I’ve been both the dad and the kid. When my son (who does not have ADHD) was fifteen he wrote a poem about me called “Vinegar Tongue”. A decade later, it still hurts. Meanwhile, it took me until I was almost 50 to forgive my mother for the yelling and screaming that was her only way of coping with a son with severe ADHD who was constantly forgetting to do his chores.
I agree completely with taberwards about considering counseling. Without it my son would hate me and I’d be divorced.
Finally, I wonder if dad might himself be undiagnosed with ADHD which would help explain the trouble controlling his emotions. See this article by Thomas Brown called “The Mystery of ADHD Motivation, Solved” from which this excerpt comes:
Stuck in Emotion
A woman told me that she dreaded Wednesday evenings. For her family, that was the night after their Wednesday morning trash pickup. She had two teenage sons, and her husband asked their boys to take on the job of dragging the trash cans down to the foot of their driveway every Tuesday evening, and then to bring the emptied cans back up the driveway each Wednesday afternoon. Many times they forgot to bring the trash cans back in.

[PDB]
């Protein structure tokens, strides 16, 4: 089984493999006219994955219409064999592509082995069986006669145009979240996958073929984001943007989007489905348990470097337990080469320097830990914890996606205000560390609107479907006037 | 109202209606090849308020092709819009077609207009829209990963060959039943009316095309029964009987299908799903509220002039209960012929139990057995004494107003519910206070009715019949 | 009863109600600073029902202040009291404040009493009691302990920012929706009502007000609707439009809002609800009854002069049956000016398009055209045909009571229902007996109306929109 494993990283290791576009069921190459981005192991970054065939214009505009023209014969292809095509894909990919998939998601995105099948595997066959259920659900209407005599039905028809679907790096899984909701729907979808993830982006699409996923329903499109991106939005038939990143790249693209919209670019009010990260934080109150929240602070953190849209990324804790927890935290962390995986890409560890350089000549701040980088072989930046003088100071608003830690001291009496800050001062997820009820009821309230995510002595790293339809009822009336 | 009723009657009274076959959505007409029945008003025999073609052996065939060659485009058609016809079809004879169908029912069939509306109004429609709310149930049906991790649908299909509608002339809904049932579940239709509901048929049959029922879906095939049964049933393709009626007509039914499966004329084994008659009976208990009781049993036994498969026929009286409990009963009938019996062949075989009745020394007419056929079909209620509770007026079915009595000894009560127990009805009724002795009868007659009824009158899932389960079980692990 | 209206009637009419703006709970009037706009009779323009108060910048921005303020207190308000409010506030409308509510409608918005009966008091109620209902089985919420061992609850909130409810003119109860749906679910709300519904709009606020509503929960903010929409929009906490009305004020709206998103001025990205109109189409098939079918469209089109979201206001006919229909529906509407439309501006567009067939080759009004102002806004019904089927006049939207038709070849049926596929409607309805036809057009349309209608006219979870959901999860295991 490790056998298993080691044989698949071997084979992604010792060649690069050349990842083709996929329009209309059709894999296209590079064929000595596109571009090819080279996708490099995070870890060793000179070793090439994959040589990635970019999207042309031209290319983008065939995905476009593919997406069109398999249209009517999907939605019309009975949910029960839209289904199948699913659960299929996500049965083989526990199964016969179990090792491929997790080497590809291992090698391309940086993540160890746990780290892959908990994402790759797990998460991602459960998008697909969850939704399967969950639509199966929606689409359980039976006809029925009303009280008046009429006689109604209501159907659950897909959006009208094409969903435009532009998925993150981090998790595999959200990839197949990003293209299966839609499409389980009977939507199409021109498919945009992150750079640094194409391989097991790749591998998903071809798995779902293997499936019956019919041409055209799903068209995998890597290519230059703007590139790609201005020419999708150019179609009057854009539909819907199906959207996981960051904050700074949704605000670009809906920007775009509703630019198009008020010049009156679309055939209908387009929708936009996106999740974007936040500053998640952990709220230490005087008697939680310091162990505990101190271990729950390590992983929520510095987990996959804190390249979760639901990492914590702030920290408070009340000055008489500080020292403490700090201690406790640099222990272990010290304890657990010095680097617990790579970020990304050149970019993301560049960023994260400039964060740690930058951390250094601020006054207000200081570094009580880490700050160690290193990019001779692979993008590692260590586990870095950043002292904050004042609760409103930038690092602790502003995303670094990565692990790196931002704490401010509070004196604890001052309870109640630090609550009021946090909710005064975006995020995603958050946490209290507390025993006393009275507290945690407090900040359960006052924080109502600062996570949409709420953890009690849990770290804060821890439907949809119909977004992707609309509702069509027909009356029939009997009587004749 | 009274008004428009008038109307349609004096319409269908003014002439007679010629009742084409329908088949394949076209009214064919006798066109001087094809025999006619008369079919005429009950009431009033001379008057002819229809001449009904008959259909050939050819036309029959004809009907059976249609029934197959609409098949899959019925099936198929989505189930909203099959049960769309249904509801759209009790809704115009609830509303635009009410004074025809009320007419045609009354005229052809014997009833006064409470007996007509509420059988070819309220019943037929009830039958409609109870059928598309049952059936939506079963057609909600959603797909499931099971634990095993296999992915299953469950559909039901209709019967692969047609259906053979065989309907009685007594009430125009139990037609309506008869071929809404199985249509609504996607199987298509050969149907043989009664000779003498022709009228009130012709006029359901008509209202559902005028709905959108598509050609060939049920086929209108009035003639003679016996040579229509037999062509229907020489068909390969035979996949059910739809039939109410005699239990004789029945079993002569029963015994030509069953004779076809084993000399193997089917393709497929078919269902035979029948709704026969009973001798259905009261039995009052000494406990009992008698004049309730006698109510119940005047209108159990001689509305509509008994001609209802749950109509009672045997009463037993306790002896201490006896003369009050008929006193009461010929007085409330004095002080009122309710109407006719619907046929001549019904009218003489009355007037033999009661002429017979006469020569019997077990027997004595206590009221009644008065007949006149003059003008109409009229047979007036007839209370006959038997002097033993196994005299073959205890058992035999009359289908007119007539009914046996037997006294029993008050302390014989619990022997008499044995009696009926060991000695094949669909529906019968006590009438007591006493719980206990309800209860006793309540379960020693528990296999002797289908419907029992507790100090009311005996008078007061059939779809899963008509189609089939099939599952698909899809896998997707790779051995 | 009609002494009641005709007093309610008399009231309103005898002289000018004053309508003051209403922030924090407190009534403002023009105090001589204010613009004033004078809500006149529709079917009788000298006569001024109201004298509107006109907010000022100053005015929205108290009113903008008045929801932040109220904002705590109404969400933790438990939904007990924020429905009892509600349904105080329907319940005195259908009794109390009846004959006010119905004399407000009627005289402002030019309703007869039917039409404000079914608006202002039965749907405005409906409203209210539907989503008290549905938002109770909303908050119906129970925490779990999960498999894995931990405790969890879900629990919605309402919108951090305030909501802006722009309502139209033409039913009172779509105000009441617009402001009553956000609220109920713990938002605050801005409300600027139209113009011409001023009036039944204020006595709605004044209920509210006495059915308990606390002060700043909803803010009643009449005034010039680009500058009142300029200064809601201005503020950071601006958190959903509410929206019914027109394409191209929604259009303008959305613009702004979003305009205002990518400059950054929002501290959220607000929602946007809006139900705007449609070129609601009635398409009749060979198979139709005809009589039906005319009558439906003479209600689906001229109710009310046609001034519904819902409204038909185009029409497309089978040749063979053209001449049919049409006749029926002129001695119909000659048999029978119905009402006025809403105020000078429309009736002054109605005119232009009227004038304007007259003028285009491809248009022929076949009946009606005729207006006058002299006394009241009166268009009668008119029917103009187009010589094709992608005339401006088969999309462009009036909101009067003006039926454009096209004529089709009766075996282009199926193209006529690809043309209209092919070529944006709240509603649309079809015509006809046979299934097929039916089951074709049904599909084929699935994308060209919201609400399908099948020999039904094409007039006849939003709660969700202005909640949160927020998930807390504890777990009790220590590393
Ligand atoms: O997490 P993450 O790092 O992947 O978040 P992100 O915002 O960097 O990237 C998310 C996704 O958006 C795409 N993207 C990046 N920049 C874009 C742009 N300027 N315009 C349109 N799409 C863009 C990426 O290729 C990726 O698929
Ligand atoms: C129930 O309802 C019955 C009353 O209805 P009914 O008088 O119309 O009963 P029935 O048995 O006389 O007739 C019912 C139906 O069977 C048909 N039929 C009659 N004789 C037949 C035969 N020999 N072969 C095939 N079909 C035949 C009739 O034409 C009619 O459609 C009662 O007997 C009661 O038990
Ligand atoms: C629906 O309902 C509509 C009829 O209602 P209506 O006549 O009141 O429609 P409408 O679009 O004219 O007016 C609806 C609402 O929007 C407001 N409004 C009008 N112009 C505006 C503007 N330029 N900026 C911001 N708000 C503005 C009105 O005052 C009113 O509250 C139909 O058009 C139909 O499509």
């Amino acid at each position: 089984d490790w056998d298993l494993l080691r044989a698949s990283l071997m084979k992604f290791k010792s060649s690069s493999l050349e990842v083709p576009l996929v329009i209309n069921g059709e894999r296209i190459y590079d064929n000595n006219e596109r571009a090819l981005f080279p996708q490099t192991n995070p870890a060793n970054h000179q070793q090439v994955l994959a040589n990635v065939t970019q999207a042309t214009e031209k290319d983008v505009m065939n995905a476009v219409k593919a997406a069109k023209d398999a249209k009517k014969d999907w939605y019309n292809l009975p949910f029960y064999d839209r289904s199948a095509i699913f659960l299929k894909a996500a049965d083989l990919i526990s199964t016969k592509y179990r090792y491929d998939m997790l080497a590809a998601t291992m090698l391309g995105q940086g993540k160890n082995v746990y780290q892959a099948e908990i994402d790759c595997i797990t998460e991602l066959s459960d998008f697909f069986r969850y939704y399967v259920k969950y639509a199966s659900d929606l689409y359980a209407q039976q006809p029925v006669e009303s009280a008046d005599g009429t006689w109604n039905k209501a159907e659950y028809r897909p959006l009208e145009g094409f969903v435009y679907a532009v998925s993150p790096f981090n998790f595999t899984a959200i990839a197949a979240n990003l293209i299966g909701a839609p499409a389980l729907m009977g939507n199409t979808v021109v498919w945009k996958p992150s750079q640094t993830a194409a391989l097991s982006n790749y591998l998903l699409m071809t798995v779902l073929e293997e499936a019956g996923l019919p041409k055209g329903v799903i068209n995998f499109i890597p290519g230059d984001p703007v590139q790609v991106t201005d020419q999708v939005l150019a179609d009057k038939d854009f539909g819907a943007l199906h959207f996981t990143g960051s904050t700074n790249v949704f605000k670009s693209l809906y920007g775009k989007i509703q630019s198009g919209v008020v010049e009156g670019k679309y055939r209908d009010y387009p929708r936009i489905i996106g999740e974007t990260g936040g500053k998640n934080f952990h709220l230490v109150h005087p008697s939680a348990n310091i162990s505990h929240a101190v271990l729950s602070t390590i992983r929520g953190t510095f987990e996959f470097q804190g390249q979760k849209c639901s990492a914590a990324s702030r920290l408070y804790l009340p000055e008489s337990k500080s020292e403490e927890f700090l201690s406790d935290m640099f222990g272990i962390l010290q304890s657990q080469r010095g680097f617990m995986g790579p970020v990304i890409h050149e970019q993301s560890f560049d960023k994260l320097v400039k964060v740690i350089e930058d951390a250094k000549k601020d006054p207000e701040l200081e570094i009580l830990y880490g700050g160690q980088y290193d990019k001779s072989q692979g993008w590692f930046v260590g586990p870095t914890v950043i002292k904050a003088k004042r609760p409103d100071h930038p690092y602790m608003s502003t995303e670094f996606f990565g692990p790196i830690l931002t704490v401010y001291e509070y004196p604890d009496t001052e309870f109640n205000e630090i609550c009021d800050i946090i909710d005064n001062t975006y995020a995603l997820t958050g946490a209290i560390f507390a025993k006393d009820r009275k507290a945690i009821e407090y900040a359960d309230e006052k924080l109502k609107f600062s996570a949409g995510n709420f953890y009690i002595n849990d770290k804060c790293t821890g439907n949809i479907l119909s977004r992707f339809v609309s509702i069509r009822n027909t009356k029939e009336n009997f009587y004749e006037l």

The mother explained that any time her husband got home from work on Wednesday evening and saw the trash cans still at the base of the driveway, he would become enraged and scream at them, saying they were losers, irresponsible, ungrateful for what they had been given, unwilling to help the family by doing the simple chore of bringing the trash cans back up to the house once a week.
The mother explained that, each time her husband scolded their sons so harshly, he would later calm down and mumble an apology to the boys. She said, “I know he loves them both and would give his life for either one of them, but when he gets wound up in one of those Wednesday-night episodes, he gets so enraged that he seems to forget that those are his sons whom he loves and wants to protect. All he knows in that moment is that he is furious with both of them for not having done that chore.”
Any parent can lose his or her temper with a child occasionally, but most parents, most of the time, can express their frustration to the child without such an intense verbal attack. Their working memory allows them to hold in mind their love, even while their anger is taking up a lot of space in their head.